Dr. Lovett Weems told this story in his lazy Mississippi drawl:
A preaching professor at a seminary answered the phone late one night to hear one of his recent graduates in what could only be described as a panic. The graduate explained that he had to prepare for a funeral the next day and needed help. “I’m happy to help,” the professor explained, “but you learned this just last month.” Instead of launching into the how-tos, the professor referred his student to the syllabus and to the scripture that might be helpful, hoping to encourage his student. After he spoke, there was silence. And then a wail at the end of the other line: ” But you don’t understand! This guy’s really dead!”
Dr. Weems explained that real learning happened in these moments of sheer incompetence. I guess I should be thankful that I keep finding myself in these moments, but right now it would be really nice to feel competent.
One way I’m feeling incompetent today is that I made the decision to reuse canvases that the art therapist at Iona was throwing away because they had huge acrylic splotches all over them. I decided these would be just the thing to help me get over the blank canvas issues I was having at the time. The last two posts contain examples of the sense of freedom I felt at one time, splotches and all. But the acrylic is beginning to be really annoying. It is hard to draw a straight line. The perspective in the Joy in Labor post was…labored. Today, as I faced yet another one of these bumpy painting days, I decided that I couldn’t paint the way I usually do. I would have to let the bumps have their way.
I’ve never felt competent with abstraction, but today the negative space beckoned. I grabbed a sharpie and started. An hour later, this is where I am. Stepping back from the canvas, I was reminded of another painting I did a long time ago.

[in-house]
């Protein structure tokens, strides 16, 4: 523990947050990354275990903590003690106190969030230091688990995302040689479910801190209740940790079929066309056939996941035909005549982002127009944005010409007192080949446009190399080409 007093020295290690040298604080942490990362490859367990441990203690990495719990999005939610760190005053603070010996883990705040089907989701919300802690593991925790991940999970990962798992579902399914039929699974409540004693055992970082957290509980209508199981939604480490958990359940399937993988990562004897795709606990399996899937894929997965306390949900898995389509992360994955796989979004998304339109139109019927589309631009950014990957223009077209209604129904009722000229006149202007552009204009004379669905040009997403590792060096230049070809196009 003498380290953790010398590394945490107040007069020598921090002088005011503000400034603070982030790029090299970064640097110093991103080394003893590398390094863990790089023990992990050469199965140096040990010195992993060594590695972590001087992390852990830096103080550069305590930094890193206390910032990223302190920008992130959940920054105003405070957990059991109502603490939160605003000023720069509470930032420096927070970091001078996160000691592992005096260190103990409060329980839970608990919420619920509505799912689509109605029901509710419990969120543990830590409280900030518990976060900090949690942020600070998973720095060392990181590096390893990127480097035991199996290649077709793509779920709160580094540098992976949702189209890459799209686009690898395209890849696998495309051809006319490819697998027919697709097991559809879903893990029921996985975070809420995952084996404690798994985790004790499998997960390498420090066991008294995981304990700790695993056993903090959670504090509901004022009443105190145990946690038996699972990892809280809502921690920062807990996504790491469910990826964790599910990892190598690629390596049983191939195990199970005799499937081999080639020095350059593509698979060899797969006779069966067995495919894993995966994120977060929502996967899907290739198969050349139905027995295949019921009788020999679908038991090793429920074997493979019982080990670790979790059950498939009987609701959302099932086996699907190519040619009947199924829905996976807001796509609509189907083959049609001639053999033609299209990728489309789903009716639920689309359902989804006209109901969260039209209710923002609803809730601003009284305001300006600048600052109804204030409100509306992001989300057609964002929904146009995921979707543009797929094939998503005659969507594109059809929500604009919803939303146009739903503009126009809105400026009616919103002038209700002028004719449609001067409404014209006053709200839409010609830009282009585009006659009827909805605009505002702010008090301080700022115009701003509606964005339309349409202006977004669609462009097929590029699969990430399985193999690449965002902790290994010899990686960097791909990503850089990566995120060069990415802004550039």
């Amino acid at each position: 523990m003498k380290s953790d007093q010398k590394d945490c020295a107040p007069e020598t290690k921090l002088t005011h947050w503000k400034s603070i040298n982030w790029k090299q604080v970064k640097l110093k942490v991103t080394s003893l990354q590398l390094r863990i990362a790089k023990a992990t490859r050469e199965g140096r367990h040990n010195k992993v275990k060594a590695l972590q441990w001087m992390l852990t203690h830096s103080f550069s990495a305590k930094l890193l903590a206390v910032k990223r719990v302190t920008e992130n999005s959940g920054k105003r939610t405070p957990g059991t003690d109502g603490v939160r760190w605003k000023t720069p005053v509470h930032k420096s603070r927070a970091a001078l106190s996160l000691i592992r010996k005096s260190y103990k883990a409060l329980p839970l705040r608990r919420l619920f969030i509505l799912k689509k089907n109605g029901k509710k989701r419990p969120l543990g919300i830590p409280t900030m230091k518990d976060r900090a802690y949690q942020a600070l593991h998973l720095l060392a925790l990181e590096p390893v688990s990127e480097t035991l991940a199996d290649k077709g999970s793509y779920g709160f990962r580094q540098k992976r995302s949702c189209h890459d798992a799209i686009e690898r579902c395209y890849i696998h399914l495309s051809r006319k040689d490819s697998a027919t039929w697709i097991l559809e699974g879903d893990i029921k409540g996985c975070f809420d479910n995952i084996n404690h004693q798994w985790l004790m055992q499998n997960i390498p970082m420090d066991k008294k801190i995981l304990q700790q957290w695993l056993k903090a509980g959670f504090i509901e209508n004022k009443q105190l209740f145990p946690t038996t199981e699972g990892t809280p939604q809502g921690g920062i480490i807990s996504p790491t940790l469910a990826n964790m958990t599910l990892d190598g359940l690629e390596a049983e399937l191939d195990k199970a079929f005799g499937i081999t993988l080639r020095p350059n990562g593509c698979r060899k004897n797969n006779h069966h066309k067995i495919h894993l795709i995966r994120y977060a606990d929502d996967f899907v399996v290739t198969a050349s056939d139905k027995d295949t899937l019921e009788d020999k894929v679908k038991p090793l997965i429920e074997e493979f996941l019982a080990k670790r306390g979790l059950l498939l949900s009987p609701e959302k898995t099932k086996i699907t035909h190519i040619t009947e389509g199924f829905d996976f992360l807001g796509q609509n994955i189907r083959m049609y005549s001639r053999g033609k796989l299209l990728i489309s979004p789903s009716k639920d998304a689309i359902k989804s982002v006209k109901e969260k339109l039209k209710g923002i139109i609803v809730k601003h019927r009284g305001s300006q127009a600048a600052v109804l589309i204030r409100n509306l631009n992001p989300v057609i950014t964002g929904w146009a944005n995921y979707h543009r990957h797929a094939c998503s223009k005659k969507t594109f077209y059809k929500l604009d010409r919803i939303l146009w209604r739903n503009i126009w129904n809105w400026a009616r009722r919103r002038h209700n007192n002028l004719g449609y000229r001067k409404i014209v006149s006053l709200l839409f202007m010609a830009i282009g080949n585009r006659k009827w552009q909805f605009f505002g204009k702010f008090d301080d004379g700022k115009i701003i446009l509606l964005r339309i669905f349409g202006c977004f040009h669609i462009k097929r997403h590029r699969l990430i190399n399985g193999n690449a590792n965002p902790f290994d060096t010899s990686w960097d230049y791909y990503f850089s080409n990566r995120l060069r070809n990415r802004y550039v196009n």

The very first painting I did was on a piece of board from the basement with five tubes of acrylic paint and one paint brush. I really can’t remember what made me want to paint — perhaps it was that the kids were growing up and they didn’t need me so much in the evening. I remember wanting to get this image out. See the black lines? The blue? This must be the way I find my way out of a problem. Black lines and blue.
In the practice of yoga, we are reminded that a beginner’s mind is something to be cultivated and valued. The beginner’s mind has the wisdom of not knowing. Nothing to say “you can’t do this,” or “don’t even try.” A beginner’s mind hasn’t started to puff up about what it can do or do well. It just is ready for the learning.
My take on these similarities is that the black lines allow my mind to focus — to see the form that is calling to me. The blue is like the sky — open, vast, infinite. Not a bad place to start to learn something new. Finding form and sensing the freedom that wisdom brings.
Here’s the passage that I’m playing with as I get ready for tomorrow’s class:
Prevent trouble before it arises. Put things in order before they exist. The giant pine tree grows from a tiny sprout. The journey of 1,000 miles begins beneath your feet. Rushing into action, you fail. Trying to grasp things, you lose them. Forcing a project to completion, you ruin what was almost ripe. Therefore, the Master takes action by letting things take their corse. He remains calm at the end as at the beginning. He has nothing thus has nothing to lose. What he desires is non-desire. What he learns is to unlearn. He simply reminds people of who they have always been. He cares about nothing by the Tao. Thus he can care for all things.